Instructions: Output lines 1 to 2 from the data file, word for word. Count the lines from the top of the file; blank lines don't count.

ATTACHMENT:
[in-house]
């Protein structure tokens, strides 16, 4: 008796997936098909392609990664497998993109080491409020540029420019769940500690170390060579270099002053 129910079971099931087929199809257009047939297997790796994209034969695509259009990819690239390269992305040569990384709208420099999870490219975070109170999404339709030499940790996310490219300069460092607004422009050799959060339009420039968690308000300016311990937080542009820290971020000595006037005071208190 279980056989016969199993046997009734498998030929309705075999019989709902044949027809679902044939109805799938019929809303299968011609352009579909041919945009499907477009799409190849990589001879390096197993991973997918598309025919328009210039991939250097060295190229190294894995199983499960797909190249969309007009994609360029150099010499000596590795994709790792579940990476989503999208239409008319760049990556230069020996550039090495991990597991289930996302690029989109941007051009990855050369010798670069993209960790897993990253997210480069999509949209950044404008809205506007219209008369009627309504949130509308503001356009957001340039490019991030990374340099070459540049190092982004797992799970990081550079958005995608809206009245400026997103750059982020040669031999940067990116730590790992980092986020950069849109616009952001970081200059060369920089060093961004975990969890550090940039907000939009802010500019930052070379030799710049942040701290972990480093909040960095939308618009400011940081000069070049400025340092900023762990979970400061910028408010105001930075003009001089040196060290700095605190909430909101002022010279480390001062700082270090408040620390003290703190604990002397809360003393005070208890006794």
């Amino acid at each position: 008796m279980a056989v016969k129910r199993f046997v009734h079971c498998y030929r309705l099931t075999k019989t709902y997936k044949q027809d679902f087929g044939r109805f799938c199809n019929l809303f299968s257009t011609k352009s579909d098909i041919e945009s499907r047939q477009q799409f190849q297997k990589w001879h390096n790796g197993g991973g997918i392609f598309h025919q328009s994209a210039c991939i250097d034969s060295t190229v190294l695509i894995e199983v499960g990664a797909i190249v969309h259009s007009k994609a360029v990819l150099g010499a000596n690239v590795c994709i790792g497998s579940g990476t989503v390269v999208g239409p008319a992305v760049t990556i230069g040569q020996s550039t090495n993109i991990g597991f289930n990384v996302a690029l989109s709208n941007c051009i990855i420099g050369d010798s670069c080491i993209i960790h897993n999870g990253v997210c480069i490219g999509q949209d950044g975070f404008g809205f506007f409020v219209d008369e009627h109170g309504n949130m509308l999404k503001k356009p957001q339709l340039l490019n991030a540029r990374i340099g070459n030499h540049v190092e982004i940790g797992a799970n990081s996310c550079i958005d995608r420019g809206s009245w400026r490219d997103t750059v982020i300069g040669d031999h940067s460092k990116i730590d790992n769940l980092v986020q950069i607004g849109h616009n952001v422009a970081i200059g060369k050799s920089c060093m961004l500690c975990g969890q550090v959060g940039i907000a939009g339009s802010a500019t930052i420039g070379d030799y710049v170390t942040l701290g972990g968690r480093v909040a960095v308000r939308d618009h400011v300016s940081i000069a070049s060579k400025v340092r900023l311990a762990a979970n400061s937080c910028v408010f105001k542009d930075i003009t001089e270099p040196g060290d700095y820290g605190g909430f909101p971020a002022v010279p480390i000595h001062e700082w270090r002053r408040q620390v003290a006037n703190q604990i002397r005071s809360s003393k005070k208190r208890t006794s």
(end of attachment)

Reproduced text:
[in-house]
């Protein structure tokens, strides 16, 4: 008796997936098909392609990664497998993109080491409020540029420019769940500690170390060579270099002053 129910079971099931087929199809257009047939297997790796994209034969695509259009990819690239390269992305040569990384709208420099999870490219975070109170999404339709030499940790996310490219300069460092607004422009050799959060339009420039968690308000300016311990937080542009820290971020000595006037005071208190 279980056989016969199993046997009734498998030929309705075999019989709902044949027809679902044939109805799938019929809303299968011609352009579909041919945009499907477009799409190849990589001879390096197993991973997918598309025919328009210039991939250097060295190229190294894995199983499960797909190249969309007009994609360029150099010499000596590795994709790792579940990476989503999208239409008319760049990556230069020996550039090495991990597991289930996302690029989109941007051009990855050369010798670069993209960790897993990253997210480069999509949209950044404008809205506007219209008369009627309504949130509308503001356009957001340039490019991030990374340099070459540049190092982004797992799970990081550079958005995608809206009245400026997103750059982020040669031999940067990116730590790992980092986020950069849109616009952001970081200059060369920089060093961004975990969890550090940039907000939009802010500019930052070379030799710049942040701290972990480093909040960095939308618009400011940081000069070049400025340092900023762990979970400061910028408010105001930075003009001089040196060290700095605190909430909101002022010279480390001062700082270090408040620390003290703190604990002397809360003393005070208890006794």